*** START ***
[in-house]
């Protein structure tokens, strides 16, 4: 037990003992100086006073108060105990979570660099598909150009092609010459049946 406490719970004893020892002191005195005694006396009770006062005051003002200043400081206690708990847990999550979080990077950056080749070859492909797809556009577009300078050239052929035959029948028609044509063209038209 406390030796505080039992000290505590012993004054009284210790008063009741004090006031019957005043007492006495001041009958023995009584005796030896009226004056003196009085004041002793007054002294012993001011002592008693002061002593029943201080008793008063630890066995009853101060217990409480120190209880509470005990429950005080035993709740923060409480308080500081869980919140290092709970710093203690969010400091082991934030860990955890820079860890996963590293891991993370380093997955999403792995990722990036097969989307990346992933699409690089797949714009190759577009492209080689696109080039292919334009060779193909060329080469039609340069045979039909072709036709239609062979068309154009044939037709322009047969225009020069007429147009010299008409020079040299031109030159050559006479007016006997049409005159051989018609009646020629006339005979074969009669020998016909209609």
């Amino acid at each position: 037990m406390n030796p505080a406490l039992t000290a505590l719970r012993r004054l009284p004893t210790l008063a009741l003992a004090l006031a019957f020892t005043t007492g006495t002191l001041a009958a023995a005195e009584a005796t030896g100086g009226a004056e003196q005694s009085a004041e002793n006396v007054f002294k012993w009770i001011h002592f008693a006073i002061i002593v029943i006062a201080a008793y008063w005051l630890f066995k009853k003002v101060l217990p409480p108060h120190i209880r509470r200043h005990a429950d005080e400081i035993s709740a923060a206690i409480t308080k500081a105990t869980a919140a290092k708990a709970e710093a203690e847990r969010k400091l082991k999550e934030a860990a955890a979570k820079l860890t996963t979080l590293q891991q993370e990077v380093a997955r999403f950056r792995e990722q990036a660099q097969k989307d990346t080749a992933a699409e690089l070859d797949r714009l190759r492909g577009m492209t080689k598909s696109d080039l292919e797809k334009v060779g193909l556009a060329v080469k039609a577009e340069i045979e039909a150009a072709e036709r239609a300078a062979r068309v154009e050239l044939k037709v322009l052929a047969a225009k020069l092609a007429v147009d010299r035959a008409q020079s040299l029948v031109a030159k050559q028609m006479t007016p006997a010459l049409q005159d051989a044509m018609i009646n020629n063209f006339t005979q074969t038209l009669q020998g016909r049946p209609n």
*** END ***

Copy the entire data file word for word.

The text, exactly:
[in-house]
């Protein structure tokens, strides 16, 4: 037990003992100086006073108060105990979570660099598909150009092609010459049946 406490719970004893020892002191005195005694006396009770006062005051003002200043400081206690708990847990999550979080990077950056080749070859492909797809556009577009300078050239052929035959029948028609044509063209038209 406390030796505080039992000290505590012993004054009284210790008063009741004090006031019957005043007492006495001041009958023995009584005796030896009226004056003196009085004041002793007054002294012993001011002592008693002061002593029943201080008793008063630890066995009853101060217990409480120190209880509470005990429950005080035993709740923060409480308080500081869980919140290092709970710093203690969010400091082991934030860990955890820079860890996963590293891991993370380093997955999403792995990722990036097969989307990346992933699409690089797949714009190759577009492209080689696109080039292919334009060779193909060329080469039609340069045979039909072709036709239609062979068309154009044939037709322009047969225009020069007429147009010299008409020079040299031109030159050559006479007016006997049409005159051989018609009646020629006339005979074969009669020998016909209609």
């Amino acid at each position: 037990m406390n030796p505080a406490l039992t000290a505590l719970r012993r004054l009284p004893t210790l008063a009741l003992a004090l006031a019957f020892t005043t007492g006495t002191l001041a009958a023995a005195e009584a005796t030896g100086g009226a004056e003196q005694s009085a004041e002793n006396v007054f002294k012993w009770i001011h002592f008693a006073i002061i002593v029943i006062a201080a008793y008063w005051l630890f066995k009853k003002v101060l217990p409480p108060h120190i209880r509470r200043h005990a429950d005080e400081i035993s709740a923060a206690i409480t308080k500081a105990t869980a919140a290092k708990a709970e710093a203690e847990r969010k400091l082991k999550e934030a860990a955890a979570k820079l860890t996963t979080l590293q891991q993370e990077v380093a997955r999403f950056r792995e990722q990036a660099q097969k989307d990346t080749a992933a699409e690089l070859d797949r714009l190759r492909g577009m492209t080689k598909s696109d080039l292919e797809k334009v060779g193909l556009a060329v080469k039609a577009e340069i045979e039909a150009a072709e036709r239609a300078a062979r068309v154009e050239l044939k037709v322009l052929a047969a225009k020069l092609a007429v147009d010299r035959a008409q020079s040299l029948v031109a030159k050559q028609m006479t007016p006997a010459l049409q005159d051989a044509m018609i009646n020629n063209f006339t005979q074969t038209l009669q020998g016909r049946p209609n």